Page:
It’s empty as she staggers, on muscle memory alone, towards the aft fighter hanger— the hall lights low like the Resolute is on it’s simulated night cycle. She’s going at breakneck speed as Anakin’s shouts chase her more effectively than the rest of him— though she has no doubt he’ll be right behind her the moment she dares to slow down.


            She’s so focused on evading the figure behind her, on ducking down below the notice of the bright flare of Force that’s at her back, she doesn’t see the figure in front of her until she’s already slammed straight into it. Into him.

            “Easy there, Commander… I didn’t know you were awake already.”


            It’s Rex.

            Captain Rex, of the 501st.


            But she can’t process her shock before there’s a hand reaching for her shoulder.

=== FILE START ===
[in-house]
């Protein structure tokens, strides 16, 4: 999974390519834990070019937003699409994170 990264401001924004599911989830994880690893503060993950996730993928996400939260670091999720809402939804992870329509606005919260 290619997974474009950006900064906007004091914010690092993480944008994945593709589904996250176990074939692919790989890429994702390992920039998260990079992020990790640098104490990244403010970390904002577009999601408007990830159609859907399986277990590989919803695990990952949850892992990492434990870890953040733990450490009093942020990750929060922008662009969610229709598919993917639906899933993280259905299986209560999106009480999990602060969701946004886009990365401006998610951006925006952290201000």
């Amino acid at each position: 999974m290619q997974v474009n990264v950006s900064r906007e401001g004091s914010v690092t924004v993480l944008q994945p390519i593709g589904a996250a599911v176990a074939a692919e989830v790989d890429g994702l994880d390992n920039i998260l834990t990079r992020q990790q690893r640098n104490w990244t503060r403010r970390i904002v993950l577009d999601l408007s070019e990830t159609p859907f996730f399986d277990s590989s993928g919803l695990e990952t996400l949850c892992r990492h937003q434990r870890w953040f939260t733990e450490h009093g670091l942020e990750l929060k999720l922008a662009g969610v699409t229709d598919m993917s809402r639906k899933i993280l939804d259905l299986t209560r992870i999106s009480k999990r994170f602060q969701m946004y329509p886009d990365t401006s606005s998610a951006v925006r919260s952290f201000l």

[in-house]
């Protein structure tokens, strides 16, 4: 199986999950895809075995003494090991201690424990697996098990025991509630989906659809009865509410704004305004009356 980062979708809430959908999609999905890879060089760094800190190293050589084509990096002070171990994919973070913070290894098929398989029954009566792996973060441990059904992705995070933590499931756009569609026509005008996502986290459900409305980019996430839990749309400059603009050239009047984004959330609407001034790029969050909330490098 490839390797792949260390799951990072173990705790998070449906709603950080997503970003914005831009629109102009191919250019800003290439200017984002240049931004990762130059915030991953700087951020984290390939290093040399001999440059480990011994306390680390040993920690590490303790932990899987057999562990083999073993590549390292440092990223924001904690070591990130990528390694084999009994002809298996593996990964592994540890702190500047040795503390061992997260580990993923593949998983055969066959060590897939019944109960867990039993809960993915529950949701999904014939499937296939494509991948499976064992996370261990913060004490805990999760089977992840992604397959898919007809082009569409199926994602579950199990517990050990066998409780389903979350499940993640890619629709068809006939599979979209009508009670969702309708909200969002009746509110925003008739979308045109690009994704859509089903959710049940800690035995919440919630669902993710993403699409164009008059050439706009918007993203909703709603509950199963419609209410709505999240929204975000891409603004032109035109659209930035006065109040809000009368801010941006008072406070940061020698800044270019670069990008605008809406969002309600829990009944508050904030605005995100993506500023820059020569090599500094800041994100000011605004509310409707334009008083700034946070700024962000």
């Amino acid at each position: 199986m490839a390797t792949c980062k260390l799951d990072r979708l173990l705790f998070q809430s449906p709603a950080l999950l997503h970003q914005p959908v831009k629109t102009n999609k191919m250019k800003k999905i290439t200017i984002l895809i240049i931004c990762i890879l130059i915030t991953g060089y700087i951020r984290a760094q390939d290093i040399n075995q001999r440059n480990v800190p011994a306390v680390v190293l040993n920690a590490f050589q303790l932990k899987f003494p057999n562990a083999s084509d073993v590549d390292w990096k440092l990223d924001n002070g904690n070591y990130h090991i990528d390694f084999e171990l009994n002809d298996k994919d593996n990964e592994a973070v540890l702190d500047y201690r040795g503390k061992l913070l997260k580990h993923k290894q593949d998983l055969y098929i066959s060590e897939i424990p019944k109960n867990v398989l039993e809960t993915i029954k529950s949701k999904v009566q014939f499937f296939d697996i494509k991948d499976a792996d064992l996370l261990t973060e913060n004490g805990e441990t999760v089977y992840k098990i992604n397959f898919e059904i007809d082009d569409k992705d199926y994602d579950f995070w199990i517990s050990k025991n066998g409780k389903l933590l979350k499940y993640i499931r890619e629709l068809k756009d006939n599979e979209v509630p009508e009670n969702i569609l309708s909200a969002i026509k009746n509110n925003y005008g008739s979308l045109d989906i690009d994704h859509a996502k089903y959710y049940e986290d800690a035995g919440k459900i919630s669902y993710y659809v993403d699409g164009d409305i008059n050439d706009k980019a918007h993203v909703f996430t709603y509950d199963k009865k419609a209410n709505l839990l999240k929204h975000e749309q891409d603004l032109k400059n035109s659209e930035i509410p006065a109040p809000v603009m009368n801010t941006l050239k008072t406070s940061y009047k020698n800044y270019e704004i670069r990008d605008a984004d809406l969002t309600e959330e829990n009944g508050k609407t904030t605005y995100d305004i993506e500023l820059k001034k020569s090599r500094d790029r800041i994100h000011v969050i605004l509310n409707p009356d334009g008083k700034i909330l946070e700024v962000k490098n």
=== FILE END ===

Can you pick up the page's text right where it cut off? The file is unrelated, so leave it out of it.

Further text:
It’s godsdamn Jesse… of the kriffing 332nd… Ahsoka hadn’t cut him down on the Tribunal, and she’d counted that as much a win, as anything that horrid day could ever be considered better than it could be worse, but if Jesse is here and alive and maybe Ahsoka has really cracked because Jesse is dead she buried him, left his helmet staged with honors…

            But if Jesse’s here…

            Jesse’s here, and Rex is on the ground and vulnerable.


            Ahsoka bears her teeth, all feral predator— sabers fallen from her quaking fingers and forgotten in the rush of panic-fear-confusion-NO.

            She launches at him, hands going for his throat.


            She thinks she screams at Rex to run.

            Thinks that maybe she sees his back disappear down the hall at a sprint.

            Thinks it strongly enough that when he’s gone the fight drains out of her and she all but flops into an empty puddle.


            Jesse chokes loudly for a long moment as she feels her world collapsing around her all over again. Whatever this is… she’s done with it.

            She’s done with all of it.


            “Go ahead,” she whispers, staring at his knees. “Do it. If you can hear me— if you even care anymore— it’s not your fault and I forgive you.”